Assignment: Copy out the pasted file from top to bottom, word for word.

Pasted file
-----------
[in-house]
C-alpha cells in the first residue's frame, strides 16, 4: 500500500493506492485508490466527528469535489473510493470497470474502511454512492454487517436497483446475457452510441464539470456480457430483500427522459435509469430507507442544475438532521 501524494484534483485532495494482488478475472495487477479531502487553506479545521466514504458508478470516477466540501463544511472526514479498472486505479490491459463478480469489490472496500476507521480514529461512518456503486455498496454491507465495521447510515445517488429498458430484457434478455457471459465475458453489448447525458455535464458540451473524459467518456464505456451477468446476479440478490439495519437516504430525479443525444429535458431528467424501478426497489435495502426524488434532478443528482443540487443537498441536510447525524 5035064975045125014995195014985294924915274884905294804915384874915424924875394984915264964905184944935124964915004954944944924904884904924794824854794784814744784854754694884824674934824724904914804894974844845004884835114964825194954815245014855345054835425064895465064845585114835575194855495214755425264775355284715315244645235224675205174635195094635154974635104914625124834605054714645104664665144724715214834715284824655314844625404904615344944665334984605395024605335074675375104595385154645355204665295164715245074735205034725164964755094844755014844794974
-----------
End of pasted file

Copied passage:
[in-house]
C-alpha cells in the first residue's frame, strides 16, 4: 500500500493506492485508490466527528469535489473510493470497470474502511454512492454487517436497483446475457452510441464539470456480457430483500427522459435509469430507507442544475438532521 501524494484534483485532495494482488478475472495487477479531502487553506479545521466514504458508478470516477466540501463544511472526514479498472486505479490491459463478480469489490472496500476507521480514529461512518456503486455498496454491507465495521447510515445517488429498458430484457434478455457471459465475458453489448447525458455535464458540451473524459467518456464505456451477468446476479440478490439495519437516504430525479443525444429535458431528467424501478426497489435495502426524488434532478443528482443540487443537498441536510447525524 5035064975045125014995195014985294924915274884905294804915384874915424924875394984915264964905184944935124964915004954944944924904884904924794824854794784814744784854754694884824674934824724904914804894974844845004884835114964825194954815245014855345054835425064895465064845585114835575194855495214755425264775355284715315244645235224675205174635195094635154974635104914625124834605054714645104664665144724715214834715284824655314844625404904615344944665334984605395024605335074675375104595385154645355204665295164715245074735205034725164964755094844755014844794974